The U.S. Supreme Court sided with Google LLC on Monday against Oracle America INC in a decade-long copyright dispute over the software used in the mobile operating system, Android.
Android is now an operating system in an estimated 70 percent of global smartphones, and damages could reach billions.
The SC’s decision was 6-2. Justice Amy Coney Barrett, who wasn’t yet confirmed by the U.S. Senate when the case was argued in October 2020, didn’t participate in the case.
The case concerned about 12000 lines of code that Google used to build the mobile operating software, Android, that was copied from the Java application programming interface (API) developed by Sun Microsystems, which Oracle acquired in 2010. It was seen as a milestone dispute over what computer code types are protected under United States copyright law.
Oracle, another tech titan, had claimed at points to be owed as much as $9B, while Google contended that its use of the code was covered under the doctrine of fair use and so not subject to copyright liability. At the same time, Android is the most popular mobile operating system in the world.
Oracle sued Tech Giant over the use of its code and won its case twice before the specialized United States Court of Appeals for the Federal Circuit, which held that the API code in question was copyrightable and that Google’s use of it not protected by fair use.
The SC reversed the appeals court’s decision, though it didn’t definitively resolve whether the API code in question was copyrightable.
It is Tough to Apply Traditional copyright Ideas in that Technological World
In his written opinion, Justice Stephen Breyer said that to permit enforcement of Oracle’s copyright; there would risk harm to the public.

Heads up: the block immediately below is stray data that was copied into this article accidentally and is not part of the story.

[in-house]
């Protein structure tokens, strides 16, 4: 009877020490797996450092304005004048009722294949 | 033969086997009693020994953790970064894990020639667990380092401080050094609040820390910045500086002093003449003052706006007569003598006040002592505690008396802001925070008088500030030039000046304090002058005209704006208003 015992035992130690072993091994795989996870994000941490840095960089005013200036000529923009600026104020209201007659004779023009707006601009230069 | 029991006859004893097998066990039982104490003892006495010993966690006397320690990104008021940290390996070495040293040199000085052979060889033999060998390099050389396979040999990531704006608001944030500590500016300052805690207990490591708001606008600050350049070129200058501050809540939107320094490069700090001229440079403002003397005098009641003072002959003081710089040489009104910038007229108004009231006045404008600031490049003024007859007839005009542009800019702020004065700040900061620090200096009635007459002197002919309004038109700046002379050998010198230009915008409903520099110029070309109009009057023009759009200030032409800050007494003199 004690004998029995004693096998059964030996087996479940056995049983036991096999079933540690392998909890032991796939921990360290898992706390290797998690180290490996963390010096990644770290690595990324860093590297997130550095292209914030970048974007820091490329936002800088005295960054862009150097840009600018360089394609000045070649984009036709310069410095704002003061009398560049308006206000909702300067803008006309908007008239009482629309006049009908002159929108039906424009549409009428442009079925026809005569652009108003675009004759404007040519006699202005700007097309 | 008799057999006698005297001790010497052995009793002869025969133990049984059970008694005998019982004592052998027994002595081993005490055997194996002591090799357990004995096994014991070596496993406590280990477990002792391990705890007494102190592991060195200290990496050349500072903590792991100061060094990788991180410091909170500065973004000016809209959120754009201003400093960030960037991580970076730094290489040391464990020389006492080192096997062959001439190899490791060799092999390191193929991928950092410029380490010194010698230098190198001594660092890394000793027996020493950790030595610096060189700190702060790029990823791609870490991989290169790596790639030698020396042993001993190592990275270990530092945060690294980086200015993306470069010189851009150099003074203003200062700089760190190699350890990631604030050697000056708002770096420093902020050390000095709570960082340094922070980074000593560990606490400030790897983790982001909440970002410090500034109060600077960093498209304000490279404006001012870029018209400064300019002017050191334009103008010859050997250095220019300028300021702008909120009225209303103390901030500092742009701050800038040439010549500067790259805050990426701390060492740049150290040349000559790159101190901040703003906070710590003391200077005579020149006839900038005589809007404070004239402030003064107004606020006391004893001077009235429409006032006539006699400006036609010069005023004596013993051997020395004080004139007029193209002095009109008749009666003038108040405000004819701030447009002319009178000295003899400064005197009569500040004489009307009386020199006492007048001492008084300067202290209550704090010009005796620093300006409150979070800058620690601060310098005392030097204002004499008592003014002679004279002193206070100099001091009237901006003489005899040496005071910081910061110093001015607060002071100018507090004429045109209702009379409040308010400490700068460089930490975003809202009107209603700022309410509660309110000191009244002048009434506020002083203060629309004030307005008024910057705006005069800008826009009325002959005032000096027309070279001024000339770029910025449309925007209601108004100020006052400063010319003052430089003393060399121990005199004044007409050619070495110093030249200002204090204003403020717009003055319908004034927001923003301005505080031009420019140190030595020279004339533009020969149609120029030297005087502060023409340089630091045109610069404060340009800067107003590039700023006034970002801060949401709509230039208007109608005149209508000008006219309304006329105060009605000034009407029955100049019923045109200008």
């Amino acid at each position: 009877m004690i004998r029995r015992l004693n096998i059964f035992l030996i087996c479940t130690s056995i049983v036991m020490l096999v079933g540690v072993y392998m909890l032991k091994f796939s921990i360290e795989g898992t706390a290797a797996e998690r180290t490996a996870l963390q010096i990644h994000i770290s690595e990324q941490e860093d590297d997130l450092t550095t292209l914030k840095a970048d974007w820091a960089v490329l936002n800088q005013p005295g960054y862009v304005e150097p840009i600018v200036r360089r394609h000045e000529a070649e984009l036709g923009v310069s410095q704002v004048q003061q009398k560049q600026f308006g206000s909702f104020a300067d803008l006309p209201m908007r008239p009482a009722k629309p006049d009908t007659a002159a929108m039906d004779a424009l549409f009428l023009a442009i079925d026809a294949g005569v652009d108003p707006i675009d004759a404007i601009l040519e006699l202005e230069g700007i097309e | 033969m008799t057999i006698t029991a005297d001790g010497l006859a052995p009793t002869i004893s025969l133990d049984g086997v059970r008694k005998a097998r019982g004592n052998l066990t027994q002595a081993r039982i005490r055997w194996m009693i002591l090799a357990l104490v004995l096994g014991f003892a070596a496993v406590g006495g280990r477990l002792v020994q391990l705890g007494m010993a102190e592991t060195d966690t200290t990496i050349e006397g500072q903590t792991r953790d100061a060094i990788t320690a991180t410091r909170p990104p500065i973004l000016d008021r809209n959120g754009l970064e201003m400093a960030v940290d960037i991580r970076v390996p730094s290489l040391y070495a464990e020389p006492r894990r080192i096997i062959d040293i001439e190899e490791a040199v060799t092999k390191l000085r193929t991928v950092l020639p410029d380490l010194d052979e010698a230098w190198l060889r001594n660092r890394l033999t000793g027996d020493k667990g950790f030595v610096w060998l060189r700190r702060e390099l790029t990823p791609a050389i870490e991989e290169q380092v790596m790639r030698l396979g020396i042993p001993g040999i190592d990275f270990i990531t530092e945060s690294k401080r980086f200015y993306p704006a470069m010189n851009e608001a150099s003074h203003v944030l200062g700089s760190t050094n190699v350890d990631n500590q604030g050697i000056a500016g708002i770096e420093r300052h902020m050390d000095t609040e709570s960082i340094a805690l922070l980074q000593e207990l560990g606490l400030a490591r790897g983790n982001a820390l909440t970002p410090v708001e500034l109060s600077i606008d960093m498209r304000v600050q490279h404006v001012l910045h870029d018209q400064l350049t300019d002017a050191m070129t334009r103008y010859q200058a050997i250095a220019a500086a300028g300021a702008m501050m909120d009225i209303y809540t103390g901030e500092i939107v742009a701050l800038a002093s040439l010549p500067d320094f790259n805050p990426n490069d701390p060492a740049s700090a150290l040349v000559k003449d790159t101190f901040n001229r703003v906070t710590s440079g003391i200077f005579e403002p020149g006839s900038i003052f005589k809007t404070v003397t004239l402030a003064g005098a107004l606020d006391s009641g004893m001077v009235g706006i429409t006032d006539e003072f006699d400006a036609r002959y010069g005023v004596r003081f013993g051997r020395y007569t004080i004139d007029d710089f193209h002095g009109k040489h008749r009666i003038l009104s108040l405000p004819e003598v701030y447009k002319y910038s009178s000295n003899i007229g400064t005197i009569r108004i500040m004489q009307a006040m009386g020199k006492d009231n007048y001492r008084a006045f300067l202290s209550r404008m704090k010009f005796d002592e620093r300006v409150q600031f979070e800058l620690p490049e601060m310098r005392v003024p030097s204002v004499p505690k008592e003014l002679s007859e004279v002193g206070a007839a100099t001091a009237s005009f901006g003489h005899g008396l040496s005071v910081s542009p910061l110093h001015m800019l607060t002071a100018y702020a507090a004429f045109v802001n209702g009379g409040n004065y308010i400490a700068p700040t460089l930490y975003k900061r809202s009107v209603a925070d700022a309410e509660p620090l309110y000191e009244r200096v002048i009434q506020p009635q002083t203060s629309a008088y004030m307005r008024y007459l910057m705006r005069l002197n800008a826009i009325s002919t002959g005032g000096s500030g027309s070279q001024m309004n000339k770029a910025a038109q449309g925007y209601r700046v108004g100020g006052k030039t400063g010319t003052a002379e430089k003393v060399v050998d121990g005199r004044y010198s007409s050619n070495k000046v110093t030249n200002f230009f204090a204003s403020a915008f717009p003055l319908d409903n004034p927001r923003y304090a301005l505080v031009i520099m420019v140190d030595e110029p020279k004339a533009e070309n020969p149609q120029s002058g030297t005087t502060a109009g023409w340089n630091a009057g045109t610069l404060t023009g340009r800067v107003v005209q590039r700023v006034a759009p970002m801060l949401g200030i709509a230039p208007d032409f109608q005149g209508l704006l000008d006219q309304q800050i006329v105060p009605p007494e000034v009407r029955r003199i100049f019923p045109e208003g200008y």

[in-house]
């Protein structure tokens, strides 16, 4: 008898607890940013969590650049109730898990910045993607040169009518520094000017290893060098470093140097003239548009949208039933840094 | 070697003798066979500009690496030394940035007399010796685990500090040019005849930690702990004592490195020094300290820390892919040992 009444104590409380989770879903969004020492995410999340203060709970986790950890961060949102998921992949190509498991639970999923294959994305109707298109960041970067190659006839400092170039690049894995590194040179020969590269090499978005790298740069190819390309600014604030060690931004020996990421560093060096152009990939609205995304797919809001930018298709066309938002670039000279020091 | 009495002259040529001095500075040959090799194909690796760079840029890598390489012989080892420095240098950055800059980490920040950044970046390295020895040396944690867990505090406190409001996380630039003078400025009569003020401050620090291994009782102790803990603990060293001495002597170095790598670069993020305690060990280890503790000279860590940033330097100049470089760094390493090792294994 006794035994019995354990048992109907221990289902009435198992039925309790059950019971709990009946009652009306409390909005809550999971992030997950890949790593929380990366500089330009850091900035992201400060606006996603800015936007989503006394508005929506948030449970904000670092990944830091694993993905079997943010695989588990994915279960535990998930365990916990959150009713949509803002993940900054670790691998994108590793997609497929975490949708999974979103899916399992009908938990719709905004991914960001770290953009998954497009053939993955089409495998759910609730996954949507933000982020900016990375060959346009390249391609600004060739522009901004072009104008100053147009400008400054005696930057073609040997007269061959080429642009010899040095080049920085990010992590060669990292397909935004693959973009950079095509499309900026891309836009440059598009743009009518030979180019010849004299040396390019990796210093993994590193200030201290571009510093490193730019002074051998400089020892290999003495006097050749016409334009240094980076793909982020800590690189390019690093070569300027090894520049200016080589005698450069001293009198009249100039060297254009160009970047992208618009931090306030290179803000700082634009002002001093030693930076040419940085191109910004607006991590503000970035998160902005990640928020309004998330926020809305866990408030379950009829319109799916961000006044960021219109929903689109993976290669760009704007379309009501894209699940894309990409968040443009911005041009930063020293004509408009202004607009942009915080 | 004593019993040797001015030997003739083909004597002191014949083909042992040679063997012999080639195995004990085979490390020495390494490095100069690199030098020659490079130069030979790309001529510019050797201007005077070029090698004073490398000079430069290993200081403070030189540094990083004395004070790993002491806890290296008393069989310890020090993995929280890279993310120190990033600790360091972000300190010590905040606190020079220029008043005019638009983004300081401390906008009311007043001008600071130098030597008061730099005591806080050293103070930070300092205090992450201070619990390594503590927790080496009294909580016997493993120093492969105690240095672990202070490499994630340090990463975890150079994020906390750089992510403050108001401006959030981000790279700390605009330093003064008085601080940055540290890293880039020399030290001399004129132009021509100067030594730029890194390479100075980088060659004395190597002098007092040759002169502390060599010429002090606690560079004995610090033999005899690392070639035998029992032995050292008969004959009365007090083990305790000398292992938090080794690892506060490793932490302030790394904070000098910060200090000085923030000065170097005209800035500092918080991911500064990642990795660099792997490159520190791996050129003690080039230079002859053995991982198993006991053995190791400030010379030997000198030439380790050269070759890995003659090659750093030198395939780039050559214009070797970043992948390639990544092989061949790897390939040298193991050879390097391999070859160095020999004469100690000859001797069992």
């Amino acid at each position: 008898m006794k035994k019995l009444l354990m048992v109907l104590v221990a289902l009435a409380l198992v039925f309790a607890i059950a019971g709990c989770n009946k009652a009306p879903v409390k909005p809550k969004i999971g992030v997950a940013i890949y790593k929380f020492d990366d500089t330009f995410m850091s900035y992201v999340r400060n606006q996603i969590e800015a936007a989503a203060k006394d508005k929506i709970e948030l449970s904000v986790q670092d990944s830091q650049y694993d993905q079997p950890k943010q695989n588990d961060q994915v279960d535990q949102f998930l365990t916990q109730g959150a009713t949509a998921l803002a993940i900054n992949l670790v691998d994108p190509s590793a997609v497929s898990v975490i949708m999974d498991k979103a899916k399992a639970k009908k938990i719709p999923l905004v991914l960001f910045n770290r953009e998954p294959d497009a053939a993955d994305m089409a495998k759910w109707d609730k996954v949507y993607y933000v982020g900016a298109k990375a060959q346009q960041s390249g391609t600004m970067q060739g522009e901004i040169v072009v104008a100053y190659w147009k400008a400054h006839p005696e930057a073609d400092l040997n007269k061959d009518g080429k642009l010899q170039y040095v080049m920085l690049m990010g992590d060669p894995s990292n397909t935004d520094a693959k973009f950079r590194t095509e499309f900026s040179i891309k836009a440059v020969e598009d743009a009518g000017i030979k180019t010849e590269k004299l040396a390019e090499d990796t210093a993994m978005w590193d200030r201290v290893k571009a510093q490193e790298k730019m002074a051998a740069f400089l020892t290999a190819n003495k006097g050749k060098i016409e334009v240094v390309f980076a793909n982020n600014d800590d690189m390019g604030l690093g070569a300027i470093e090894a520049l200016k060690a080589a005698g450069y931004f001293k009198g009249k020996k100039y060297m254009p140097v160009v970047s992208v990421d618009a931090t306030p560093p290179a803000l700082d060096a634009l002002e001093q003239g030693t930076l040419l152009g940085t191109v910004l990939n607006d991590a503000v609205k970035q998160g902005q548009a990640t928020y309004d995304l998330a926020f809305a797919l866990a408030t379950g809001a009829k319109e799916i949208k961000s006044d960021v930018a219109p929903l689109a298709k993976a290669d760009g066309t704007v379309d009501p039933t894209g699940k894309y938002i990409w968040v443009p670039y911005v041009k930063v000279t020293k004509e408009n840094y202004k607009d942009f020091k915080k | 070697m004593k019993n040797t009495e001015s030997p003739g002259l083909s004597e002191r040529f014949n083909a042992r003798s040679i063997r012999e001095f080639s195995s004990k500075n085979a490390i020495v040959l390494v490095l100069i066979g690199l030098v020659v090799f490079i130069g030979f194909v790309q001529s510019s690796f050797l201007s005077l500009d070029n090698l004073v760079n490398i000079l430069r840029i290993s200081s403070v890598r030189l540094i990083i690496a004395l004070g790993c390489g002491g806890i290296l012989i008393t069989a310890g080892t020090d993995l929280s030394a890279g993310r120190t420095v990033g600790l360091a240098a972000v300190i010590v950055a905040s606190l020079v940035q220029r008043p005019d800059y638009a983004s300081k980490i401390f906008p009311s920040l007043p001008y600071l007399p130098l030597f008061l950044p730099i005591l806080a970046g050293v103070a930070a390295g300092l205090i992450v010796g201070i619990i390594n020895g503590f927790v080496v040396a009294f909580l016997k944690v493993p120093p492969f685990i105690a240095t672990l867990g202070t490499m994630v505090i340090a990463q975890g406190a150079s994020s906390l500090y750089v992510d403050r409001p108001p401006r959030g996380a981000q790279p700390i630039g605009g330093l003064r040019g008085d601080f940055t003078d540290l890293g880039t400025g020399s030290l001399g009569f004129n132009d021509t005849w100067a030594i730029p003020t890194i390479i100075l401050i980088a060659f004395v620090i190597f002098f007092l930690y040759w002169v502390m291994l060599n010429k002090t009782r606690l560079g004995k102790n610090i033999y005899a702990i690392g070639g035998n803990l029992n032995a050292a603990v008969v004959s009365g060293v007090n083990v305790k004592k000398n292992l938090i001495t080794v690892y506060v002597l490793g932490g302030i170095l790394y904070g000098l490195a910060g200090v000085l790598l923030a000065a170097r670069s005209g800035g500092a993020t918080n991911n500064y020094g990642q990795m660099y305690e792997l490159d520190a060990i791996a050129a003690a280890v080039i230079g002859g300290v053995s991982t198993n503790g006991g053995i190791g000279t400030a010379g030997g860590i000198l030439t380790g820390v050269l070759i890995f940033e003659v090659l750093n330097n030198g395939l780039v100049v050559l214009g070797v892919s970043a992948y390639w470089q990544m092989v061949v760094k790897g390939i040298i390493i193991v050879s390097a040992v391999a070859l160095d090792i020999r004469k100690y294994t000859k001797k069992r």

Many programmers used and had a deep knowledge of tech titan’s building blocks that such a move would turn computer code into a lock restricting the future creation of new programs.
He warned that a computer software company (Oracle) alone would hold the key.
Oracle Corporation made clear that it determinedly disagreed with the court’s judgment, saying that it had increased Tech Giant’s power further and damaged other businesses’ ability to compete.
The company’s general counsel, Dorian Daley, stated they stole Java and spent almost twenty years litigating as only a monopolist can. Moreover, this behavior is precisely why regulators worldwide and in America are examining Big Tech’s business practices.
Meanwhile, Google, an American multinational technology company, painted the decision as a success for the software industry as a whole.
Google’s senior vice-president for global affairs, Kent Walker, wrote that SC’s decision in Google v Oracle is a significant victory for interoperability, innovation, and computing. He also says thanks to the nation’s leading innovators, copyright scholars, and software engineers for their support.
Justice Breyer acknowledged that it is problematic to apply traditional copyright ideas in that technological world.
In a dissenting belief, Justice Clarence Thomas wrote that permitting fair use simply because it lets new products be created effectively redefines the idea. Moreover, he warned that a new definition exenterates copyright.